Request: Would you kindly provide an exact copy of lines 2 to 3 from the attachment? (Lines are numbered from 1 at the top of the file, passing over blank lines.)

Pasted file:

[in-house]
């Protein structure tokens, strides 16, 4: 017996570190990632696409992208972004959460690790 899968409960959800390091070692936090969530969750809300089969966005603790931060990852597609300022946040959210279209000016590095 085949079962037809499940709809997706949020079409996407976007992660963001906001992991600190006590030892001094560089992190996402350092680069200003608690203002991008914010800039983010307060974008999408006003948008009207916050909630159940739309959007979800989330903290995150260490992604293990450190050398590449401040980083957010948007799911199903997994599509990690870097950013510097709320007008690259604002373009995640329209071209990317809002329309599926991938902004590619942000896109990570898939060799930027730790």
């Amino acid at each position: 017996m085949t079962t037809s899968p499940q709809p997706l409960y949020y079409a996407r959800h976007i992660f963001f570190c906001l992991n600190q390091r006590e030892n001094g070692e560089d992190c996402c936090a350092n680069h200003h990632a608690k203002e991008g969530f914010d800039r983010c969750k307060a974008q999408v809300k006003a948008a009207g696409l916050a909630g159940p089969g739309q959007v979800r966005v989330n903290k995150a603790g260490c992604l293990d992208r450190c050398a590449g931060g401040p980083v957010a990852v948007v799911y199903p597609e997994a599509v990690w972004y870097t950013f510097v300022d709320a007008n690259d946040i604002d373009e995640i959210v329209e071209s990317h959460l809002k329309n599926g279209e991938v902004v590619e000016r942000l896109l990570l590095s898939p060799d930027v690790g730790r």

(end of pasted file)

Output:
């Protein structure tokens, strides 16, 4: 017996570190990632696409992208972004959460690790 899968409960959800390091070692936090969530969750809300089969966005603790931060990852597609300022946040959210279209000016590095 085949079962037809499940709809997706949020079409996407976007992660963001906001992991600190006590030892001094560089992190996402350092680069200003608690203002991008914010800039983010307060974008999408006003948008009207916050909630159940739309959007979800989330903290995150260490992604293990450190050398590449401040980083957010948007799911199903997994599509990690870097950013510097709320007008690259604002373009995640329209071209990317809002329309599926991938902004590619942000896109990570898939060799930027730790």
């Amino acid at each position: 017996m085949t079962t037809s899968p499940q709809p997706l409960y949020y079409a996407r959800h976007i992660f963001f570190c906001l992991n600190q390091r006590e030892n001094g070692e560089d992190c996402c936090a350092n680069h200003h990632a608690k203002e991008g969530f914010d800039r983010c969750k307060a974008q999408v809300k006003a948008a009207g696409l916050a909630g159940p089969g739309q959007v979800r966005v989330n903290k995150a603790g260490c992604l293990d992208r450190c050398a590449g931060g401040p980083v957010a990852v948007v799911y199903p597609e997994a599509v990690w972004y870097t950013f510097v300022d709320a007008n690259d946040i604002d373009e995640i959210v329209e071209s990317h959460l809002k329309n599926g279209e991938v902004v590619e000016r942000l896109l990570l590095s898939p060799d930027v690790g730790r």